And to pursue censorship to its entirety, foreign news outlets such as the BBC were reported to be censored in the Mainland. Every time they mentioned the new security law, screens would go black, effectively prohibiting the public from receiving any outside information.

In a more egregious manner to protect the national image, a Chinese state television network even reported falsified news to the people. These acts were aimed to exert “overwhelming control over the media content” in China, calling out protestors as rioters or destructors of peace to justify the state’s authoritarian agenda. Even back in August 2019, Chinese media outlets released a video demonstrating military vehicles amassing near the city’s border. In addition to Beijing’s comment on how protestors must be disciplined “without leniency, without mercy” to bring an end to “spouts of terrorism,” the city’s Chief Executive interjected, “lawbreaking activities in the name of freedom” were destructive to the rule of law and Hong Kong’s reputation, in an attempt to appease the Communist Party and villainize the protestors.

Similarly in the United States, we see government officials, notably the President, calling protestors “thugs,” and saying “when the looting starts, the shooting starts” in response to protests. This comment was subsequently flagged by Twitter for violating its guidelines for glorifying and promoting violence; outraged and offended by Twitter, President Trump then signed an executive order “taking aim at the legal shields that protect social media companies from liability for content posted by users on their platforms.” Interestingly, Trump has rarely openly expressed frustration when it came to Twitter prior to this incident, prompting the media to ruminate on the cause of such a decision: is Trump offended that Twitter did not serve him well as his personal propaganda machine?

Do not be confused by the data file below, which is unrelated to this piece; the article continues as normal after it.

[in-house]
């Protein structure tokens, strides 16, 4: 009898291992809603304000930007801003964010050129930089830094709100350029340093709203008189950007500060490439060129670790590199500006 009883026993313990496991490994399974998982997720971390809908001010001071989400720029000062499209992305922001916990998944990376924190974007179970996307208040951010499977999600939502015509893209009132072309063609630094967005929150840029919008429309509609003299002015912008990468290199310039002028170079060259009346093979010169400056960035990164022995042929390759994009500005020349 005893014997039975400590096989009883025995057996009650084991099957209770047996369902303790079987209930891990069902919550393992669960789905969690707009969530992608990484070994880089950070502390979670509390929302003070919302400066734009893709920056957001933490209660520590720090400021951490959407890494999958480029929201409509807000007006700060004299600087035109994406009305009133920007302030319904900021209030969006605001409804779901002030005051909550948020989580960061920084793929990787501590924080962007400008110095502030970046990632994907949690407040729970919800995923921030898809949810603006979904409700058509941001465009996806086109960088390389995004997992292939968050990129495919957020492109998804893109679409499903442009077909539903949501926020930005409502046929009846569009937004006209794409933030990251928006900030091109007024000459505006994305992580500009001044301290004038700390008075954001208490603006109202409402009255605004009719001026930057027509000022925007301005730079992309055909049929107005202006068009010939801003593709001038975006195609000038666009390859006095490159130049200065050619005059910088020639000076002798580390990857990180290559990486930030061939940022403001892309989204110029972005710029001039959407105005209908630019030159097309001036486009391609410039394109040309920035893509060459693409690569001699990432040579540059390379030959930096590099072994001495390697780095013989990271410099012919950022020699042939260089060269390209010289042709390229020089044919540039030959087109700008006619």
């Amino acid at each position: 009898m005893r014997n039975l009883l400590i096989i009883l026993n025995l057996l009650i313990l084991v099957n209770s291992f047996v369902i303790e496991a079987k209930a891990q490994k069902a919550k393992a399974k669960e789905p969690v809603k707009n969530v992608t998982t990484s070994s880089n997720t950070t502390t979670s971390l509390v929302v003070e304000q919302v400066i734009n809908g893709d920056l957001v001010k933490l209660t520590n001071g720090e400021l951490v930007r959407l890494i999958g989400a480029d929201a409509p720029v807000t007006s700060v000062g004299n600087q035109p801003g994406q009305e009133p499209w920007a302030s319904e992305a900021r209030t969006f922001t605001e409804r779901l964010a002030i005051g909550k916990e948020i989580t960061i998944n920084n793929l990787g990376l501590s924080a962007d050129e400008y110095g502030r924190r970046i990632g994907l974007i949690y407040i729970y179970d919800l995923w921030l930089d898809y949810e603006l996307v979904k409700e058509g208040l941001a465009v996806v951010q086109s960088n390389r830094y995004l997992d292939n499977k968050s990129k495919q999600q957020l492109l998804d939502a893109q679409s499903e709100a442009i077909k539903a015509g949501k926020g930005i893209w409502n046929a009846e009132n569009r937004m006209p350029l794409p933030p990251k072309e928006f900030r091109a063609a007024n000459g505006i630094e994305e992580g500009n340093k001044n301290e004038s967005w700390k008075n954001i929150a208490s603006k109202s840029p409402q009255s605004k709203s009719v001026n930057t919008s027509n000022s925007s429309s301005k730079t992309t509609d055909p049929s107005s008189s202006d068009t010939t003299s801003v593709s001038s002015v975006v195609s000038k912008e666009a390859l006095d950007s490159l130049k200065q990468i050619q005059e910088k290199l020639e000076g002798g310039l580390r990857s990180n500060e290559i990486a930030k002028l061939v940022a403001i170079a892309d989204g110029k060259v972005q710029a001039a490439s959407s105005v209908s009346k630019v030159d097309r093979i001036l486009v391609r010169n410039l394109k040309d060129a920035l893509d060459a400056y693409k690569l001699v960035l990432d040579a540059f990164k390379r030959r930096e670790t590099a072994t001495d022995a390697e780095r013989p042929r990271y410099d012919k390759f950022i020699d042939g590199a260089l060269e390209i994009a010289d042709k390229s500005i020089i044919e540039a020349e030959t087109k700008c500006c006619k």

Regardless, in both movements, thousands of miles away, on two separate continents, we see how officials used the adverbial bully pulpit to label protestors as rioters to generate support. But the United States’ response to protestors and brutal treatment prompted international outcry and led a China Foreign Ministry spokeswoman, Hua Chun-Ying,  to tweet George Floyd’s final words, notably “I can’t breathe,” to highlight the United States’ hypocrisy in human rights. Hua’s tweet also included an article published by the Russian state-sponsored broadcaster, RT, accusing the United States of human rights violations. Carrie Lam, Hong Kong’s Chief Executive, also accused the United States of “double standards” in its response to “violent protests.”

But before we make any judgments, we have to realize the monumentally different political climates in Hong Kong and the United States. For example, one of the five demands made by Hong Kongers is to have an “independent inquiry into allegations of police brutality against pro-democracy protesters.” But the Chief Executive, with great opposition, actually said such inquiry would weaken police powers, effectively discontinuing the conversation.